Friday, September 25, 2015

Who is the King of Glory?: Learning to Pray Psalm 24

Psalm 24 is a powerful declaration of the LORD’s kingship. It flows through three movements: vv. 1–2 declare God’s credentials as Creator, vv. 3–6 describe the character of his followers, and vv. 7–10 welcome God’s arrival by announcing his victory. This psalm probably was originally used in temple services that celebrated the LORD as King of Creation. We can read it profitably as a prayer of praise to our LORD and a call to holiness as we seek to reflect his character to the world.

The earth is the Lord’s, and everything in it,
    the world, and all who live in it;
for he founded it on the seas
    and established it on the waters.
Who may ascend the mountain of the Lord?
    Who may stand in his holy place?
The one who has clean hands and a pure heart,
    who does not trust in an idol
    or swear by a false god.[a]
They will receive blessing from the Lord
    and vindication from God their Savior.
Such is the generation of those who seek him,
    who seek your face, God of Jacob.[b][c]
Lift up your heads, you gates;
    be lifted up, you ancient doors,
    that the King of glory may come in.
Who is this King of glory?
    The Lord strong and mighty,
    the Lord mighty in battle.
Lift up your heads, you gates;
    lift them up, you ancient doors,
    that the King of glory may come in.
10 Who is he, this King of glory?
    The Lord Almighty—
    he is the King of glory.

Vv. 1–2 identify the LORD as the creator and ruler of the earth. This is an important declaration in the ancient world. It is the means by which a god demonstrates his superiority over all others. Since the LORD can secure the earth and make it a safe place for life, then this proves that the LORD is truly lord of all. The opening verses invite us to recognize God as king and to dethrone any “little” kings in our lives that may diminish our capacity to serve and trust the King.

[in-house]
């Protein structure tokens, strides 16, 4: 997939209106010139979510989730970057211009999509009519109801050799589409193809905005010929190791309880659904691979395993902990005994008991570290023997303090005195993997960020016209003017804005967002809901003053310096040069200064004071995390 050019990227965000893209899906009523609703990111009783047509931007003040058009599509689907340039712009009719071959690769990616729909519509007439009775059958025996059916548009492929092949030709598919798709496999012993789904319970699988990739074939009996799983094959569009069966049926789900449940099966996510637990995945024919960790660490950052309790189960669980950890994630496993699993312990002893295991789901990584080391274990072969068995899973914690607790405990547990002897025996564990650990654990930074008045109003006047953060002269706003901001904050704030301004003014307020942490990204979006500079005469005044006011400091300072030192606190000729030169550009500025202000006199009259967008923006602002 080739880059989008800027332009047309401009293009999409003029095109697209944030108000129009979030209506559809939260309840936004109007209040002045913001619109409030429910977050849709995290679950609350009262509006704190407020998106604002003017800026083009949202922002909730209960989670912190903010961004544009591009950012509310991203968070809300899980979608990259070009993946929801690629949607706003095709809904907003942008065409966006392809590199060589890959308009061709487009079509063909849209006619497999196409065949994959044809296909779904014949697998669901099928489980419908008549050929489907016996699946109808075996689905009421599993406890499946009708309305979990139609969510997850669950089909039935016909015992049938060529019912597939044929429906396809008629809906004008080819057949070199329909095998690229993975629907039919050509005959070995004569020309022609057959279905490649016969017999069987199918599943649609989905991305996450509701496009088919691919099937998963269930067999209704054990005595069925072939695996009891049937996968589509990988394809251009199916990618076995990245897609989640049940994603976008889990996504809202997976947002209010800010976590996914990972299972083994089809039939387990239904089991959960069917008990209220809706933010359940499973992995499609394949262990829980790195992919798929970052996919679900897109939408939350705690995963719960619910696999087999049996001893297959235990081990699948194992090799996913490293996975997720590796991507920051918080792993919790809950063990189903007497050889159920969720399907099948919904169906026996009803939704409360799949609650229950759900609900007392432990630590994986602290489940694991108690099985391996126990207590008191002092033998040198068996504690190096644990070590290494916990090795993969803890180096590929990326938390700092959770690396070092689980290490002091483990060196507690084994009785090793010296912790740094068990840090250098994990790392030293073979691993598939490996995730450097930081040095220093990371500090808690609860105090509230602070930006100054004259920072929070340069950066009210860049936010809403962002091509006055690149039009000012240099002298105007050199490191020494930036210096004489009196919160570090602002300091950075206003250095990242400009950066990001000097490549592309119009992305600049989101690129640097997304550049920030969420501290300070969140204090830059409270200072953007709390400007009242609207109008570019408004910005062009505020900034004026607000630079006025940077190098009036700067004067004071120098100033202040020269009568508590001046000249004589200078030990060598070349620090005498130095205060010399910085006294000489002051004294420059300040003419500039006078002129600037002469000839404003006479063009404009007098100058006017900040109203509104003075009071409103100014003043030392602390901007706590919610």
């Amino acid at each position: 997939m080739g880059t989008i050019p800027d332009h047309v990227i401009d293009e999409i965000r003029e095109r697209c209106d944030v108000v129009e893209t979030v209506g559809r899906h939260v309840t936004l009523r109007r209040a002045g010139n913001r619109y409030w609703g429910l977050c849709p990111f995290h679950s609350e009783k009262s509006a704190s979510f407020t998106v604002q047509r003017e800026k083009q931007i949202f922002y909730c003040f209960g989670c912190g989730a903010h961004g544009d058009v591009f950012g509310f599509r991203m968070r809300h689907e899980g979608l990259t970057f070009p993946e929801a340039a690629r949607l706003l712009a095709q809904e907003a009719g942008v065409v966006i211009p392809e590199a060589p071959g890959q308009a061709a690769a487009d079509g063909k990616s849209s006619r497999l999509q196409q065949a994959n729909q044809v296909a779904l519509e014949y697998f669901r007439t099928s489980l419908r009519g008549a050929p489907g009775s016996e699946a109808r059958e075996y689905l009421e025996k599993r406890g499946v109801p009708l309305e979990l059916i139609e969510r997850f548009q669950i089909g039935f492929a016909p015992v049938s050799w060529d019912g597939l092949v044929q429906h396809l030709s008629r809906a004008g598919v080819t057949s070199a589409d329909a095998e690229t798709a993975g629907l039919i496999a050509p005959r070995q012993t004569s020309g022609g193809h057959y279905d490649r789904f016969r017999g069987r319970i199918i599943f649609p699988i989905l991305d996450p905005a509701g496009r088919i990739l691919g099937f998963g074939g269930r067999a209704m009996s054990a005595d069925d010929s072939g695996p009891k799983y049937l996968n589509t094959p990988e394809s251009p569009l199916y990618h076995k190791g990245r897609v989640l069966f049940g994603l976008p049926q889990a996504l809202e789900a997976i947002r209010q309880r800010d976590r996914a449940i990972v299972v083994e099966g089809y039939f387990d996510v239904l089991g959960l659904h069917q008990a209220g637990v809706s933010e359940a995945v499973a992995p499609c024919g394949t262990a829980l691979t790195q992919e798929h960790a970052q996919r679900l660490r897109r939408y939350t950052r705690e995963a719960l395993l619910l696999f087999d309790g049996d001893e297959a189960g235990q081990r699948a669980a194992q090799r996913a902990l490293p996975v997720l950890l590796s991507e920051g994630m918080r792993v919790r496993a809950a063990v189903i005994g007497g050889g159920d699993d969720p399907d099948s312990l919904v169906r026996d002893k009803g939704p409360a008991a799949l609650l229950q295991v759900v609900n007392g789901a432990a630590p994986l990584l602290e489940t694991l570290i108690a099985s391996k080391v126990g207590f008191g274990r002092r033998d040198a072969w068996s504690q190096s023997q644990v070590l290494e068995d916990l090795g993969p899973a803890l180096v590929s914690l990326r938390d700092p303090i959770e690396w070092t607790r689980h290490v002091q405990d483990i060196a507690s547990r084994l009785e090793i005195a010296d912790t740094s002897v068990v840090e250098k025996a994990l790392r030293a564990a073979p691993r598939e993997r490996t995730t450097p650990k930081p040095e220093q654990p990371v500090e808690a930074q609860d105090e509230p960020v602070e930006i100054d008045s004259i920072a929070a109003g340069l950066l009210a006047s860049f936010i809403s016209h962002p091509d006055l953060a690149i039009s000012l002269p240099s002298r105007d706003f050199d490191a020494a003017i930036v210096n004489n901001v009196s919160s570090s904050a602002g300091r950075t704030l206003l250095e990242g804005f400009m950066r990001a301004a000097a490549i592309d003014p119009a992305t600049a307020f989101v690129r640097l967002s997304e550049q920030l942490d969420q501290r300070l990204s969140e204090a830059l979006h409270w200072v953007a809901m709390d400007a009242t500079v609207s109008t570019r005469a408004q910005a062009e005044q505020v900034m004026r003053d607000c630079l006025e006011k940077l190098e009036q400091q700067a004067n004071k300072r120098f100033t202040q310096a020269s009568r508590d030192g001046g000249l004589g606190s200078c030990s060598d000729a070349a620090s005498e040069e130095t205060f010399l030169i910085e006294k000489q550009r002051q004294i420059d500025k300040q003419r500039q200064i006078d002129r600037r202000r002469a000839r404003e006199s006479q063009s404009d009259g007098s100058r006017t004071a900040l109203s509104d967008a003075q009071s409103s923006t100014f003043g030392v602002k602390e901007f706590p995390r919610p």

Vv. 3–6 turn to the worshipers who have gathered to celebrate the LORD as king. Verse 3 asks a question of credentials: Who is able to gather in the temple to await the coming the victorious creator and king? Verses 4–6 answer this question by focusing on character rather than social status or accomplishments. Verse 4 focuses our attention to our inner motives. The language is “clean/innocent hands and a pure heart.” Heart is the intellectual and decision making center of a person. In other words, God’s people are to be whole persons whose inner motivations are in line with the mission and will of God. This proper alignment of our intentions with God’s will then flows into our actions that we take with our hands, feet, and mouths. The key to living from a purity of heart is trust. In our world, there are gods screaming out for our devotion and trust: wealth, security, sex, family, and status are a few examples. Those who turn from these little gods to trust fully in Jesus and walk faithfully in following his way will find their way to the gathering of them that await the victorious LORD.

Verses 7–10 narrate the arrival of the victorious king of the world. In each these verses, God bears the title “the King of glory.” This is a statement of God’s awesomeness or incomparability. There is no one like the LORD. The King of glory is the LORD Almighty. As Christians, we read this psalm as a celebration of the crucified and rise Lord Jesus. Paul writes in Philippians 2:10-11” at the name of Jesus every knee should bow, in heaven and on earth and under the earth,11 and every tongue acknowledge that Jesus Christ is Lord….” The LORD Jesus has secured our future and our world. We give him our worship and adoration as we await his return to usher in the New Creation.

How does Psalm 24 provide a foundation for true security?

What is the link between character and worship in Psalm 24?

What is the basis for worshiping the LORD?

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